Cleaner Air Oregon Takes Its First Breath

Oregon’s Environmental Quality Commission deliberates Cleaner Air Oregon rules at Portland State Univerity. From left: Wayne Mosby, Chair Kathleen George, Sam Barrasso, Molly Kyle and Greg Addington.

Oregon’s Environmental Quality Commission deliberates Cleaner Air Oregon rules at Portland State Univerity. From left: Wayne Mosby, Chair Kathleen George, Sam Barrasso, Molly Kyle and Greg Addington.

Oregon’s Environmental Quality Commission takes action to curb toxic air pollution emitted by industry. Oregon becomes the 25th state to regulate industrial fumes that cause cancer and other serious diseases.


PORTLAND, OR— The Oregon Environmental Quality Commission (EQC) on Thursday unanimously approved new rules to protect people who live and work near industrial polluters.

With the passage of Cleaner Air Oregon, EQC closed a loophole in Oregon’s air pollution law that let industry emit deadly amounts of toxic pollution with impunity. Gov. Kate Brown initiated Cleaner Air Oregon in April 2016 after newspaper reports revealed toxic emissions from Bullseye Glass poisoned its neighbors in Southeast Portland.

Later news reports revealed that other companies in Oregon were also endangering public health, including Entek in Lebanon, Precision Castparts in Milwaukie, Owens-Brockaway in Cully, American Petroleum Environmental Services and Oil Re-Refining Co. in North Portland, and AmeriTies West in The Dalles.

Officials at the Oregon Department of Environmental Quality (DEQ) said they knew about the state’s unregulated toxic pollution, but said existing law gave them no authority to do anything about it. Cleaner Air Oregon now gives them that power.

While all five members of the EQC voted in favor of Cleaner Air Oregon, two members expressed reservations.

“I’m not convinced that we know it’s the right program,” said Greg Addington of Klamath Falls, the EQC’s newest member. “I have reservations about it and those include financial impact on business. I don’t want to see regulation for the sake of regulation.”

Commissioner Wade Mosby of Roseburg urged the DEQ to “use good discretion” when contemplating enforcement action against industrial polluters.

“In a small community, if you shut down the biggest facility they’ve got, you’ve got poverty,” he said. “Those are the people who are going to have poor health one way or another.”

Nevertheless, both Mosby and Addington voted yes, joining fellow commissioners Kathleen George, Sam Barrasso and Molly Kyle.

“It took two-and-a-half-years to put this in front of us,” said Commissioner Barrasso, a senior policy analyst in Multnomah County's Office of Sustainability. “That is no small feat.”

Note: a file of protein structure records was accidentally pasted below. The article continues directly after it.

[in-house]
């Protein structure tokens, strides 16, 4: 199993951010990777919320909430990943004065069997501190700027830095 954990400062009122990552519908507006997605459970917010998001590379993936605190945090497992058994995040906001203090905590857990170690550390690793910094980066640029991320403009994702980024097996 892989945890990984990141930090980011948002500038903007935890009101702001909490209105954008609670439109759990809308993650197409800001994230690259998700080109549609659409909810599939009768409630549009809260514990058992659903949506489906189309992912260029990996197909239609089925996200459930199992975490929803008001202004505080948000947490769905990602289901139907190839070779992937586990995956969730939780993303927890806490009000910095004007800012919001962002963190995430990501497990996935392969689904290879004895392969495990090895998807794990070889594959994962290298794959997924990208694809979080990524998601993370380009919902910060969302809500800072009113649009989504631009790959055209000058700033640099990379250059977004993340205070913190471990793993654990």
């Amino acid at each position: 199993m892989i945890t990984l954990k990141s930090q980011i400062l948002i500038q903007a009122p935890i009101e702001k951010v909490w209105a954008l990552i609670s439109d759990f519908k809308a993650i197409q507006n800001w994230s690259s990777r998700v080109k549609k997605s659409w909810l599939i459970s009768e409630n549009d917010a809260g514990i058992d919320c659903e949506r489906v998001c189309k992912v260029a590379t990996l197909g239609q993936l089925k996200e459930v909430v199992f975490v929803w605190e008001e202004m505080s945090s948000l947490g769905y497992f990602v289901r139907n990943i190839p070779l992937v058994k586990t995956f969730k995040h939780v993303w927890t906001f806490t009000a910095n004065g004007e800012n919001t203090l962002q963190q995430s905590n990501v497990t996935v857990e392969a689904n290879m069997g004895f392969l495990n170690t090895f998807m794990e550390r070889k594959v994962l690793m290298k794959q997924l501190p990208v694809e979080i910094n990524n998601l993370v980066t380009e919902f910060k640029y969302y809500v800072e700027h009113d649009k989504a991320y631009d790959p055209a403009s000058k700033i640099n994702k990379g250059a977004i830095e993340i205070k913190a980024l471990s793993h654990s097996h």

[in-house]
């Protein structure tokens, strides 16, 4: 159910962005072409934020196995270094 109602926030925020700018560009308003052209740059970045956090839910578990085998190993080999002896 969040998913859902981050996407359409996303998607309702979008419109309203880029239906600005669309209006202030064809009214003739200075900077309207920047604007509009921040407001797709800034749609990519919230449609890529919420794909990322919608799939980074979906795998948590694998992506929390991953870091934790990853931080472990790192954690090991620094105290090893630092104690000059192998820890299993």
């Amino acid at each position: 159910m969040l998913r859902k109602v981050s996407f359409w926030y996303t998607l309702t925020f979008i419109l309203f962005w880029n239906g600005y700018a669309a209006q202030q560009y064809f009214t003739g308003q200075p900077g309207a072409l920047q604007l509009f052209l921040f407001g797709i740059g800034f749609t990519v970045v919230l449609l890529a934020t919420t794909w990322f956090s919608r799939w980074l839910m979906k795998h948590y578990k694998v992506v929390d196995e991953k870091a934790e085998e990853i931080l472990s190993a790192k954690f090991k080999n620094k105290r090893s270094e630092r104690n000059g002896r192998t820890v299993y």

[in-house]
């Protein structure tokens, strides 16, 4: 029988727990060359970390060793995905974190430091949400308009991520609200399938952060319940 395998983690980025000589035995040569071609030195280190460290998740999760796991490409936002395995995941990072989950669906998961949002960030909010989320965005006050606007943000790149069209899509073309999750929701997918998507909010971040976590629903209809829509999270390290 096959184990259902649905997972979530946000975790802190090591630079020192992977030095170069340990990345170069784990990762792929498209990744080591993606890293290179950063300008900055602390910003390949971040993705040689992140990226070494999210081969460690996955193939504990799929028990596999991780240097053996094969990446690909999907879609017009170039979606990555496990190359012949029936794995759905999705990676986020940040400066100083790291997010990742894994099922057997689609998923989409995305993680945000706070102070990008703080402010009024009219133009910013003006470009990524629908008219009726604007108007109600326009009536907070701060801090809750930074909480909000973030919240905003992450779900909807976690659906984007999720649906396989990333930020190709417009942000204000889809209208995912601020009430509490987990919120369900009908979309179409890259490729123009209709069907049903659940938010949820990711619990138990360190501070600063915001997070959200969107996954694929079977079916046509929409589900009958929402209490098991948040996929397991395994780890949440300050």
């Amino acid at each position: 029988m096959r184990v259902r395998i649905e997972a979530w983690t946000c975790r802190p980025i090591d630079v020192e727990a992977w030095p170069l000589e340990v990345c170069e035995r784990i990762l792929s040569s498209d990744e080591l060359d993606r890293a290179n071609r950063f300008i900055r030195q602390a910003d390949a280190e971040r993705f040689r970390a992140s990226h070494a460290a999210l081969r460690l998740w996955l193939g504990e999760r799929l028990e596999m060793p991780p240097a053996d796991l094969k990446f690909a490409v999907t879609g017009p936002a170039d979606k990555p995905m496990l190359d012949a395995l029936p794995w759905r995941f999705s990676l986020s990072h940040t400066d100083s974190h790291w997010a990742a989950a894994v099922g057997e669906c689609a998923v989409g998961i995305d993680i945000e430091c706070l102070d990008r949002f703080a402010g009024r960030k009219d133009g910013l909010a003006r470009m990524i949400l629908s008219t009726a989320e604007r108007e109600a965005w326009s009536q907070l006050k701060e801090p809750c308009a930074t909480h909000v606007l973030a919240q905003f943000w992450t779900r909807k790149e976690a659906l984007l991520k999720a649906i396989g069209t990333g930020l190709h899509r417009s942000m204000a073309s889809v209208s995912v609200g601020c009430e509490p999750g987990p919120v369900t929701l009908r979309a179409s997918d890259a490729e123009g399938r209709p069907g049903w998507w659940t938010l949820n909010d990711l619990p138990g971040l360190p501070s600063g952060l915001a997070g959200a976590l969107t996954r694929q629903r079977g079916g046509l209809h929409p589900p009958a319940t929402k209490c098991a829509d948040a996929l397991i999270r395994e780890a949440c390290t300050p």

“Today’s vote marks the most significant step towards ensuring Oregonian’s right to clean air in 30 years,” said Governor Brown. “We reached this milestone by working together in partnership and with an unwavering commitment to protecting the health of Oregonians. We delivered a program that breaks new ground in protecting the air we breathe. There is more work to be done, and together we can work towards cleaner air in Oregon.”

In addition to closing gaps in existing air quality rules, Cleaner Air Oregon rules will provide the public greater access to air toxics emissions data. Next year, the DEQ will launch a pilot project in Portland that will attempt to regulate the multiple types of toxic pollution emitted by multiple facilities in a single neighborhood.

Keith Johnson, special advisor to DEQ Director Richard Whitman for the Cleaner Air Oregon program, said Oregon joins 24 states that also regulate industrial air toxic pollution. He said none of these states address the cumulative impact of multiple pollution sources, as the pilot program would do.

“Today is a good day for Oregon. This was a long public process that involved community groups, industry, health experts and many concerned Oregonians,” Commission Chair George said. “I commend the effort by DEQ and OHA to deliver an unprecedented level of community engagement to ensure we are implementing a program that protects Oregon’s communities.”

While Cleaner Air Oregon is seen as a step in the right direction, there is no guarantee that it will prevent industrial polluters from harming anyone’s health. The regulations approved by the EQC are likely to reduce — but not eliminate — health problems. As currently written, many critics believe the rules set emission limits that are too high and must be lowered to protect vulnerable populations.

For example, the rules will still enable a polluter to cause elevated rates of cancer and respiratory disease, just not as much as before the rules were enacted. In the future, members of the public have said they will ask the EQC to tighten pollution standards further.

Cleaner Air Oregon does not address air pollution caused by wood smoke and diesel engines.

Paul Koberstein